Que with Être.
I know that "que" is a very versatile word. One use of it is "what" at the beginning of inverted questions. For example, I might say:
"Que manges-tu?" to mean "what are you eating?"
However, I've never heard it used in inverted questions with a form of "être." Take the sentence:
"Que es-tu" to mean "what are you." I'm assuming you would contract the "que" and the "es" to get:
Is this correct? According to the grammar rules that I've studied, It should be, but yet it seems strange. Is it correct but not used, or is there another rule that I have to be aware of here?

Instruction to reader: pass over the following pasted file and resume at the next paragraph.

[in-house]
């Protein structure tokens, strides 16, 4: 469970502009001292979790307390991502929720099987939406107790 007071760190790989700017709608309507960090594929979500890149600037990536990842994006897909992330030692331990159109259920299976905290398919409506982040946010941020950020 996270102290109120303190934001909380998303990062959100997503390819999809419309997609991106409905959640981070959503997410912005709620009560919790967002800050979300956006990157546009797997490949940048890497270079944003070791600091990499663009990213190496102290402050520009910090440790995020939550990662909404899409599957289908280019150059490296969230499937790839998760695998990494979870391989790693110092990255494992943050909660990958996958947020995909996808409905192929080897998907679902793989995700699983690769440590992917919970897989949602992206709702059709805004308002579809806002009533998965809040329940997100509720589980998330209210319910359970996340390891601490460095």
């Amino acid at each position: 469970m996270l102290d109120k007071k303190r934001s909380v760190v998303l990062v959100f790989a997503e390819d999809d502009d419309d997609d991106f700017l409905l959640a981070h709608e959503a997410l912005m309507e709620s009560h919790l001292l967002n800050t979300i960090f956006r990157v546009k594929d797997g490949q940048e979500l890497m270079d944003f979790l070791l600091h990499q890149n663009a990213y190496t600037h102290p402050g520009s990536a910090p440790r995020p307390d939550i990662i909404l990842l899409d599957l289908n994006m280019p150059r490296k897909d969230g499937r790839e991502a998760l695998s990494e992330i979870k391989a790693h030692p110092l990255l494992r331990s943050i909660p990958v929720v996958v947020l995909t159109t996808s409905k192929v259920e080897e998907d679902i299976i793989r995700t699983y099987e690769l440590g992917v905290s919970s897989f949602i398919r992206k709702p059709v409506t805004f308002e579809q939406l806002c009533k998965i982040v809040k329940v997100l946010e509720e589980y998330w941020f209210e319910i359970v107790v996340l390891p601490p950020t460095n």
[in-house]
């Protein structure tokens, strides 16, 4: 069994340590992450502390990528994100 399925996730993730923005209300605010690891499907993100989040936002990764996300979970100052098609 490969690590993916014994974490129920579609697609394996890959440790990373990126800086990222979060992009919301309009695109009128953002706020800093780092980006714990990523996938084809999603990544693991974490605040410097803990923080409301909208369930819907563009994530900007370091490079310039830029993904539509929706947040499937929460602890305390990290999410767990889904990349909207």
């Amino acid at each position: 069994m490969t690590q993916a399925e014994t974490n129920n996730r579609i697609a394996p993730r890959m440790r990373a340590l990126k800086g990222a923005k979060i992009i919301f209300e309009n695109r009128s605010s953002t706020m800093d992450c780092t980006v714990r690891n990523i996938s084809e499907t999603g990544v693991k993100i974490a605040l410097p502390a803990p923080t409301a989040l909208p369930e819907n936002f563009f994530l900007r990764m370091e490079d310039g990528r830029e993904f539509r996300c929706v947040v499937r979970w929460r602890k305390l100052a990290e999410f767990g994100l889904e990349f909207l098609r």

Also, as a side note, in "Qu'est-ce que c'est," is the beginning "qu'" here standing for "quel," "quoi," or "que." "Quoi" doesn't really work, so I'm assuming it's one of the other two.
- 'Qu'es-tu' is correct, for example in 'Qu'es-tu en train de faire?' (What are you doing right now?) or, in the third person 'Qu'est-il devenu?' (What has become of him?)
- The "qu'" in "qu'est-ce que c'est" is standing for "quoi" = "C'est quoi?" in colloquial language, but "Qu'est-ce que c'est?" is the correct way of saying it.
(French is my native language.)
Que es-tu? doesn't sound right to me -- I would avoid it and say "Tu es quoi?" instead.
Also, in "Qu'est-ce que c'est"? That's a "que"